- David Ring, Dell Med’s associate dean for comprehensive care, is a surgeon who’s helped pioneer efforts to improve health and increase access to care in ways that are better for patients. His panel on Saturday will look at ways that patients and their providers can use innovations — especially technological ones — to get and stay healthy. Speakers include Kristi Henderson of the Seton Healthcare Family and Nick van Terheyden, CMO at NTT Data (previously Dell) Healthcare & Life Sciences. Heal Thyself! How Tech Improves Health & Self-Care, Saturday, March 11, 3:30 p.m.; Austin Convention Center Room 9C
- Chris Moriates, has a rare job for an American medical school — he is Dell Med’s assistant dean of healthcare value, working to create an innovative value-based care curriculum and build a robust value improvement program that engages healthcare providers across Austin. This session, featuring Harvard’s Neel Shah and the University of Chicago’s Vineet Arora, will illuminate ways for people to ensure their care is safe, effective, human-centered, AND affordable. Hey Doc, How Much Will That Cost?, Sunday, March 12, 12:30 p.m.; Austin Convention Center Room 9C
- On Saturday and Sunday, UT Austin will host UT Live, a series of panels, parties and exhibitions led by the university’s brightest minds. On Sunday, a session hosted by Moody College of Communication Dean Jay Bernhardt features a series of experts from the Moody College and Dell Med discussing innovative approaches to health communication that focus on improving health. Dell Med presenters include Lourdes Rodriguez, director of the Center for Place Based Initiatives, Carrie Barron, director of the Creativity for Resilience Program and Chelsi West Ohueri of the Health Disparities team. Innovation in Health Communication, Sunday, March 12, 11 a.m.; 3TEN ACL Live, 310 West Willie Nelson Boulevard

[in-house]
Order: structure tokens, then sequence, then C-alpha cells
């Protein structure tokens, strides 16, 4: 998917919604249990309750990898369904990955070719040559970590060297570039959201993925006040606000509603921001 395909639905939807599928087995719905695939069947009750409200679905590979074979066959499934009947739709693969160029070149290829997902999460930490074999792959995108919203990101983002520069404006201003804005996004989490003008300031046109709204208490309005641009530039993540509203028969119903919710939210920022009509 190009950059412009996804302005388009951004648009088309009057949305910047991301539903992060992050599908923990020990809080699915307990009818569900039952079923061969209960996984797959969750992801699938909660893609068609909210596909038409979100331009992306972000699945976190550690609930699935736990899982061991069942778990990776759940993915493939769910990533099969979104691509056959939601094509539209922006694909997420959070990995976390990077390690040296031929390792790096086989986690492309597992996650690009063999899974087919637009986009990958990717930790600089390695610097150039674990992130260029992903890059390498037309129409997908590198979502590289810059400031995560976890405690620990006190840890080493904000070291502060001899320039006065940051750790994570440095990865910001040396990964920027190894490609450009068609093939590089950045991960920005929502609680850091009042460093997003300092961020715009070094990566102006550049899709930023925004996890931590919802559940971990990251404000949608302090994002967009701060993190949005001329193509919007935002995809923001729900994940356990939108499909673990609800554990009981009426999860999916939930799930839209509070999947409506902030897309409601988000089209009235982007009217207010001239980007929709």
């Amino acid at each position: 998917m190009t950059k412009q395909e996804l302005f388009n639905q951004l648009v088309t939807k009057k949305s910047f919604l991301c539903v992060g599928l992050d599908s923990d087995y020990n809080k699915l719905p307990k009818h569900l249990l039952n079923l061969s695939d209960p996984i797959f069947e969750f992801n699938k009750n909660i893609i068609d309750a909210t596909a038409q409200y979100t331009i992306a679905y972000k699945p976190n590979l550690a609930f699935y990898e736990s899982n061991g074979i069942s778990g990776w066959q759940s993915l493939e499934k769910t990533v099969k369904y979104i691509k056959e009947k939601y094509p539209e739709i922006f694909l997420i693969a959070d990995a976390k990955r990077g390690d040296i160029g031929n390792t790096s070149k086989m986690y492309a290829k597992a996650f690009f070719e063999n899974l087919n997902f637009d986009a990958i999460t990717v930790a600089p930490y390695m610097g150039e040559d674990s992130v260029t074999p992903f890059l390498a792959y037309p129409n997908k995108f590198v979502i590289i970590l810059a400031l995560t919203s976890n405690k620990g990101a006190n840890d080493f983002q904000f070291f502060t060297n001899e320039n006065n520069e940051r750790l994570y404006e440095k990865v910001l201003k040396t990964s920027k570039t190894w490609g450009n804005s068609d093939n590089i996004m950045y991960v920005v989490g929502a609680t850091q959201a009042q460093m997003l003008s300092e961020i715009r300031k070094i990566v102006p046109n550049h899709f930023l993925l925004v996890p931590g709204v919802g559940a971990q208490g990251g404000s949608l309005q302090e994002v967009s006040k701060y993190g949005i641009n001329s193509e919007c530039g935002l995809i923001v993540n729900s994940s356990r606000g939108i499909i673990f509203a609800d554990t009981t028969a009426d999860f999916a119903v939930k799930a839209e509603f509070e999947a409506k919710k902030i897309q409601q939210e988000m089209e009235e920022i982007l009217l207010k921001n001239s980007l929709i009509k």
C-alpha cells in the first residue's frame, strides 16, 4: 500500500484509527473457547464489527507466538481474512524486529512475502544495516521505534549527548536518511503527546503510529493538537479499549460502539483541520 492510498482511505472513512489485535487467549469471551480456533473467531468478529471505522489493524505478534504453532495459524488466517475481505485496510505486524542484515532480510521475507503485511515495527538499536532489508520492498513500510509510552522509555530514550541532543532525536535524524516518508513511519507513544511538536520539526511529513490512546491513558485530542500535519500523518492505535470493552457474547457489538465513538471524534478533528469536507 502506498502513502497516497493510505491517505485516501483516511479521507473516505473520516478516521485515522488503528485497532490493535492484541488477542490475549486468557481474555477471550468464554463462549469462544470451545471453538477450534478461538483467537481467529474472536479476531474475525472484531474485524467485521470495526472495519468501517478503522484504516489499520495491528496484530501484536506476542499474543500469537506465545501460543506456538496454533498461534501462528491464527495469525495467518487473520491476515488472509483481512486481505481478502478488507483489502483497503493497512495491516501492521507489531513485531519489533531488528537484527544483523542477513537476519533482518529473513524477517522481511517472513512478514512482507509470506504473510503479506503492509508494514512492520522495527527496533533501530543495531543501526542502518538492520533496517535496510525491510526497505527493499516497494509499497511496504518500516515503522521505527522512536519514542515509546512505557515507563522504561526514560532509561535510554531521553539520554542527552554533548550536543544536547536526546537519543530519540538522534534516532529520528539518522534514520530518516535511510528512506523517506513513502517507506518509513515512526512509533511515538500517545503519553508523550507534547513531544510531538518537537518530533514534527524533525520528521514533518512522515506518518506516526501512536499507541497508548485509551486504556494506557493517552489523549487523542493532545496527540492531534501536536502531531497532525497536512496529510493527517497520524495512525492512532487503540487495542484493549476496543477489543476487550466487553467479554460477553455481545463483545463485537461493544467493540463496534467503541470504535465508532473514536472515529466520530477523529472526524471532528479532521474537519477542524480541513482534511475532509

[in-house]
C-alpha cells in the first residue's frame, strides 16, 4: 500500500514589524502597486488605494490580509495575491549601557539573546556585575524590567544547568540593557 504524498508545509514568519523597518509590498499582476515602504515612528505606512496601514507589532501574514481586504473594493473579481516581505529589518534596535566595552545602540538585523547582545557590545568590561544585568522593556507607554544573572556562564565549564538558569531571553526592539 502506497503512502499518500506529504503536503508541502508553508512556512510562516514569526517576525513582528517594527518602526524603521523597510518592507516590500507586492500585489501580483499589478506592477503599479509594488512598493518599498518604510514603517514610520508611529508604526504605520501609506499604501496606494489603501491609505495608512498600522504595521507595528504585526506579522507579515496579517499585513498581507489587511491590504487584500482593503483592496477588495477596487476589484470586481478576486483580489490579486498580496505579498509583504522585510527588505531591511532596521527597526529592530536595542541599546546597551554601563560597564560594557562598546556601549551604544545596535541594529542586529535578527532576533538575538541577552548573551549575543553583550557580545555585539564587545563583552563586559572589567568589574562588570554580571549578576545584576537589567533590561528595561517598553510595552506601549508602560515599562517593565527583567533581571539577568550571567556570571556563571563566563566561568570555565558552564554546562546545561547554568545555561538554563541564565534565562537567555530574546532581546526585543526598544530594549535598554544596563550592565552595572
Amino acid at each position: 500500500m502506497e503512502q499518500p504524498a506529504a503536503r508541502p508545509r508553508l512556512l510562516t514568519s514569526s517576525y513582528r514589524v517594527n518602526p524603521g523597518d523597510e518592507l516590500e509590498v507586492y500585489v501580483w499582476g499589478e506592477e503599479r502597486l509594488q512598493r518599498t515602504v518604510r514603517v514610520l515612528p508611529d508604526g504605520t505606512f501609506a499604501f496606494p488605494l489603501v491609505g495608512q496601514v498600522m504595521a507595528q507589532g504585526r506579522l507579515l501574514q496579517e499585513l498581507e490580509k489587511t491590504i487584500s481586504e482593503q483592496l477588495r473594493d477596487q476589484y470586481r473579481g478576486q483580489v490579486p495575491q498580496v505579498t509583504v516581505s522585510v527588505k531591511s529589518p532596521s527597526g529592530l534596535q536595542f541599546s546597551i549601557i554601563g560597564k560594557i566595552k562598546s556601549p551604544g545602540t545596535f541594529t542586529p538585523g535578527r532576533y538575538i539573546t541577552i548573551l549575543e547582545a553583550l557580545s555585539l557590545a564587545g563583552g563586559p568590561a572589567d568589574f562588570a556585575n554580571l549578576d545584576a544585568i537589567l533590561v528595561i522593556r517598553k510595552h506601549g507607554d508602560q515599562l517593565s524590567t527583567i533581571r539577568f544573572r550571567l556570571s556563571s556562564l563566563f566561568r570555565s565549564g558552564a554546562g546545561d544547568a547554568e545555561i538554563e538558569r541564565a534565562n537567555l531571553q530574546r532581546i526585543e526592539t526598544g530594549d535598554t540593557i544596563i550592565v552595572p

- Mike Mackert from the UT Center for Health Communication and Stephen Pont, assistant professor of pediatrics at Dell Med and medical director for the Texas Center for the Prevention and Treatment of Childhood Obesity, will discuss health apps, digital health resources and other tools designed for people with low incomes and the greatest health needs. Other speakers include Nish Parekh, program director for client success at IBM Watson, and Baker Harrell, founder and CEO of It’s Time Texas. Dunking on Disparity: Health Tech for All, Tuesday, March 14, 12:30 p.m.; Austin Convention Center Room 9AB